Voters are being flooded with political ads as candidates fight for attention in the waning weeks of the 2018 midterm primary. We spoke to two analysts who discussed the influence of federal races on local elections; midterm voter turnout; and the Trump effect.
A typical midterm election over the past 50 years has seen the party that controls the White House losing three seats in the Senate and 24 in the House, said Erich Saphir, head of the political science department at Pima Community College.
If that holds, the Democrats would end up controlling the Senate this year. There are 51 Republicans and 47 Democrats in the Senate. Two independents caucus with the Democrats.
But nothing’s for sure because Democrats are defending multiple Senate seats in states that voted for Trump in 2016, Saphir said.
Of the 35 Senate seats up for grabs, 26 are held by Democrats. The first midterm election faced by a new president is usually the most damaging for his party, Saphir said. President Obama losing 63 House seats in 2010.
“But even if it’s a terrible year for Republicans, I don’t see anything like that on the horizon,” he said.
It’s difficult to describe American elections in generalities, especially after President Trump secured the White House, said Micah Halpern, political commentator and guest columnist for The Jerusalem Post.
However, voters often tend to correct their partisan exaggeration in the midterm elections, he said.
“So if it went far to the left, it would come back to the center,” and vice versa, he said, adding that the vast majority of Americans hold moderate political values.
“Fundamentally, Americans are centrists,” he said. “We don’t hear about the centrists because they’re not very fun, they’re not entertaining, they’re not crazy and they’re not very newsworthy.”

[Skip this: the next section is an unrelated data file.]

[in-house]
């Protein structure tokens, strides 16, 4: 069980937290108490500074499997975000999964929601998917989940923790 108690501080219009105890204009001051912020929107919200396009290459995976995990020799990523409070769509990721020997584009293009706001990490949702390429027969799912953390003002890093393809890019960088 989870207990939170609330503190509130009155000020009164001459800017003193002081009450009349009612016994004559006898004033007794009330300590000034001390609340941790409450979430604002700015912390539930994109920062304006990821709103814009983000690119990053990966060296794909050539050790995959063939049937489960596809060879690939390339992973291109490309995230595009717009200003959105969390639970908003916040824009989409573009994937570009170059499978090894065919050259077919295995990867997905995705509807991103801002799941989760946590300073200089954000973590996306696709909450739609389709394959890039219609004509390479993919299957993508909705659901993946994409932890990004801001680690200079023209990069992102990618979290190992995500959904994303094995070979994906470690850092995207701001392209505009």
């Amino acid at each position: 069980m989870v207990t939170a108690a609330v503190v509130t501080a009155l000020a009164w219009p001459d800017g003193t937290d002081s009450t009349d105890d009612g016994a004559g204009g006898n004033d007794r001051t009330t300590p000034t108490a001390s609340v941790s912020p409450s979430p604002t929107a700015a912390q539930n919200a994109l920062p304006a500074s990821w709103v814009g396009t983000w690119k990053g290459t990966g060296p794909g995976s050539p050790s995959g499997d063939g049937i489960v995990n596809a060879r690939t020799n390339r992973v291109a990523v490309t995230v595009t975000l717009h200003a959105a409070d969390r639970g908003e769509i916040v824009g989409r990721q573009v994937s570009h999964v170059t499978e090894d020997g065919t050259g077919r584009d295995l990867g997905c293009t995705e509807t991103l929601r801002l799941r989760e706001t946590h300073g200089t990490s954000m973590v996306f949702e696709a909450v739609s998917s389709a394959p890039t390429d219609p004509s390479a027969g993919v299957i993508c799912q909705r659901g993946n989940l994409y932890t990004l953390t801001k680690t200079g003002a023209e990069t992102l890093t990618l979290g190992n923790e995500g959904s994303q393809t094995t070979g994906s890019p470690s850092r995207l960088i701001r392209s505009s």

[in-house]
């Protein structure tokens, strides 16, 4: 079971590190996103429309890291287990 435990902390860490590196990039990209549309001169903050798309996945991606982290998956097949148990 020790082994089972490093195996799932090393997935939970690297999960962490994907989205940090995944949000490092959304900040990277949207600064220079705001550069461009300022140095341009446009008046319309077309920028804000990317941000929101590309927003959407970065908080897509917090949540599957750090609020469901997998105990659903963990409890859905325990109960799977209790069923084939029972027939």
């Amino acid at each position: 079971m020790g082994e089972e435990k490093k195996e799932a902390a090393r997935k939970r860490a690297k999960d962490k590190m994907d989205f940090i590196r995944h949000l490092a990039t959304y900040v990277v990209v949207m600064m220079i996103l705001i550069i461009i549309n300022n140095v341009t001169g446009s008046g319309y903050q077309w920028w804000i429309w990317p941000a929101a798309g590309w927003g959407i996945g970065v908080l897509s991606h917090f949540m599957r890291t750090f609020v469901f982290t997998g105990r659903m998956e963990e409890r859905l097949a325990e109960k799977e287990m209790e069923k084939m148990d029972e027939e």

The key to winning any election is to secure votes from the middle, he said.
Read the entire Green Valley News article here. Originally published July 24, 2018.
President Donald Trump was met with swift and fierce condemnation on Tuesday after accepting Russian President Vladimir Putin’s claim that Moscow didn’t meddle in the U.S. presidential election in 2016. The outrage from leaders on Capitol Hill was bipartisan.
But locally, Republican leaders aren’t worried about the comments or potential blowback on other candidates.
The president’s statements at a joint summit held in Helsinki publicly refuted a U.S. Intelligence Community Assessment report, from January, that states Moscow launched a multifaceted approach to undermine America’s democratic process and favored a Trump presidency.
By Tuesday afternoon, Trump walked back his comments and touted backing the stateside intelligence community.
“I have full faith and support for America’s great intelligence agencies — always have,” Trump said at a White House press conference. “I accept our intelligence community’s conclusion that Russia’s meddling in the 2016 election took place.”